The Sifton Bog, for example, holds 59 deer – 20 times the capacity of what’s healthy for an area that size, environmentalists say. The deer eat young saplings and wildflowers, among them trillium. The study aims to determine whether the deer have a negative impact on plant regrowth. “We know there’s a lot of (deer). Now, we need a way of quantifying that,” Cestra said.
York theatre prof was ‘Shanghaied into books’
David Rotenberg, professor in York’s Department of Theatre, Faculty of Fine Arts, has gotten a lot more mileage than most travellers out of a single 13-week visit he made to Shanghai in 1995, wrote the Toronto Star June 23.
So far, that lone Chinese sojourn has yielded a five-book series of crime novels centred on the fictional Shanghai inspector Zhong Fong. And now, Rotenberg has published a sprawling, multi-generational historical novel that bears the name of that burgeoning Chinese metropolis.
Rotenberg’s prodigious productivity becomes all the more impressive when you realize that writing fiction isn’t even his day job. “I can write pretty quickly when I get going,” says Rotenberg, a theatre director and acting teacher in York’s Faculty of Fine Arts.
Rotenberg is on a sabbatical from his post at York, but maintains his position as artistic director of the Professional Actors Lab, where his students have included York alumna Rachel McAdams (BFA ’01). It was in his capacity as theatre director that Rotenberg originally visited Shanghai, having been invited there to direct the first Canadian play ever produced in the People’s Republic.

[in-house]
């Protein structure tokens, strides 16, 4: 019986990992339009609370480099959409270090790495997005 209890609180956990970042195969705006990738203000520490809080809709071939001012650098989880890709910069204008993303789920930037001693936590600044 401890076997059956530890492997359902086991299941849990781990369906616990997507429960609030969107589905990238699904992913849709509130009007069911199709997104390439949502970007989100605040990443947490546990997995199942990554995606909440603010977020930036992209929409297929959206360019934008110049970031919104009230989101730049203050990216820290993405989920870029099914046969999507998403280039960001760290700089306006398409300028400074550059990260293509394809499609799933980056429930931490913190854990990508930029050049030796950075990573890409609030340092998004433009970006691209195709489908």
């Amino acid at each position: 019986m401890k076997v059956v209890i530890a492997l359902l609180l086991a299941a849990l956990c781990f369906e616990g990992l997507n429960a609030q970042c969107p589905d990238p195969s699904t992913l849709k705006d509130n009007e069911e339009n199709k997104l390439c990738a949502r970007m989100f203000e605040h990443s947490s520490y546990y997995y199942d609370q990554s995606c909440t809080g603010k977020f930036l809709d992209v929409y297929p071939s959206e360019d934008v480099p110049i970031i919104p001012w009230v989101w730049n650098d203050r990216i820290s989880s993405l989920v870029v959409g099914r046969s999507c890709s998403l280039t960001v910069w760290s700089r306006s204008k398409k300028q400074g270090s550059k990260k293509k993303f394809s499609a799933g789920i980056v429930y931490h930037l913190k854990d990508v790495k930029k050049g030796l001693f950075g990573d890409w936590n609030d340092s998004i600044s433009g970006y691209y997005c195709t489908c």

The author is working with the CBC on an adaptation of the novels for TV.
Hockey in the desert – cool
Alex Ennaffati, a 21-year-old York University student who plays forward for the Lions men’s hockey team, was a member of the Moroccan hockey team that participated in the first Arab Cup of Ice Hockey, in the United Arab Emirates, June 16 to 20, wrote the National Post June 21. Of Moroccan descent but born and raised in Toronto, he said it has been strange playing his childhood sport in the middle of the desert.
Local performers at fringe festival
York student Ray Godin, a member of Peterborough’s No Time for Metaphors theatre company, will perform at this year’s Toronto Fringe Festival, wrote the Peterborough Examiner June 21. Godin, 27, is a student at York University and has been playing music for 12 years.
High school senior athletes of the year
Izabela Wozniak achieved her premier goal as an athlete at Holy Trinity High School, helping the Titans to the Halton senior girls’ basketball final for the first time in four years, wrote the Oakville Beaver June 21. Wozniak also played rugby for the Titans this past season. The honour roll student was named MVP of her rugby team three times during her years at Trinity, also earning an MVP award with the junior basketball squad. She will study English and history this fall at York University.
- Catherine Federico, coordinator at York’s Retirement Planning Centre, spoke about people working past retirement age, on CBC Radio June 23.